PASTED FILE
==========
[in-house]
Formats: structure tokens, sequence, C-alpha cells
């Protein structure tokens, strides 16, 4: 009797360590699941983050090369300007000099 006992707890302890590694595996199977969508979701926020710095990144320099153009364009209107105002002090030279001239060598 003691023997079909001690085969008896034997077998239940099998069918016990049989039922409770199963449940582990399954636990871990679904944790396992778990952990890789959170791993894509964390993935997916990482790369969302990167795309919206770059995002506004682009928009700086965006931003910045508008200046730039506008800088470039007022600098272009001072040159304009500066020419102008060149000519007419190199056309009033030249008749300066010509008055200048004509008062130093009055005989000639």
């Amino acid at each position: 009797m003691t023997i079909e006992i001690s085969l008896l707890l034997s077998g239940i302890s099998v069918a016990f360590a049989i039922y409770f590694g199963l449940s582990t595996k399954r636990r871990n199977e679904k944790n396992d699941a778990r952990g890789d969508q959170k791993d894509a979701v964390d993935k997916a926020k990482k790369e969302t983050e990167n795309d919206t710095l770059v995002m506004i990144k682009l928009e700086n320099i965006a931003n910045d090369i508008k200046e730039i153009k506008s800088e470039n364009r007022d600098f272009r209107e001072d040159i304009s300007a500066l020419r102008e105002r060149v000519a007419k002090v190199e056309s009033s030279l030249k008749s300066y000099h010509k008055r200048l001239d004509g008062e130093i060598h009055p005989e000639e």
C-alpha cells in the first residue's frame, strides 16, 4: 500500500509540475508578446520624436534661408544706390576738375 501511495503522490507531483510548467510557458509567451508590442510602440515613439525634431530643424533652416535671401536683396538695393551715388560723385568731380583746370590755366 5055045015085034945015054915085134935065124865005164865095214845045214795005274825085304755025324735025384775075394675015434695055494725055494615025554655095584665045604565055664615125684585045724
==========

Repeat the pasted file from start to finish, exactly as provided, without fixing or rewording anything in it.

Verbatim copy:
[in-house]
Formats: structure tokens, sequence, C-alpha cells
């Protein structure tokens, strides 16, 4: 009797360590699941983050090369300007000099 006992707890302890590694595996199977969508979701926020710095990144320099153009364009209107105002002090030279001239060598 003691023997079909001690085969008896034997077998239940099998069918016990049989039922409770199963449940582990399954636990871990679904944790396992778990952990890789959170791993894509964390993935997916990482790369969302990167795309919206770059995002506004682009928009700086965006931003910045508008200046730039506008800088470039007022600098272009001072040159304009500066020419102008060149000519007419190199056309009033030249008749300066010509008055200048004509008062130093009055005989000639």
């Amino acid at each position: 009797m003691t023997i079909e006992i001690s085969l008896l707890l034997s077998g239940i302890s099998v069918a016990f360590a049989i039922y409770f590694g199963l449940s582990t595996k399954r636990r871990n199977e679904k944790n396992d699941a778990r952990g890789d969508q959170k791993d894509a979701v964390d993935k997916a926020k990482k790369e969302t983050e990167n795309d919206t710095l770059v995002m506004i990144k682009l928009e700086n320099i965006a931003n910045d090369i508008k200046e730039i153009k506008s800088e470039n364009r007022d600098f272009r209107e001072d040159i304009s300007a500066l020419r102008e105002r060149v000519a007419k002090v190199e056309s009033s030279l030249k008749s300066y000099h010509k008055r200048l001239d004509g008062e130093i060598h009055p005989e000639e």
C-alpha cells in the first residue's frame, strides 16, 4: 500500500509540475508578446520624436534661408544706390576738375 501511495503522490507531483510548467510557458509567451508590442510602440515613439525634431530643424533652416535671401536683396538695393551715388560723385568731380583746370590755366 5055045015085034945015054915085134935065124865005164865095214845045214795005274825085304755025324735025384775075394675015434695055494725055494615025554655095584665045604565055664615125684585045724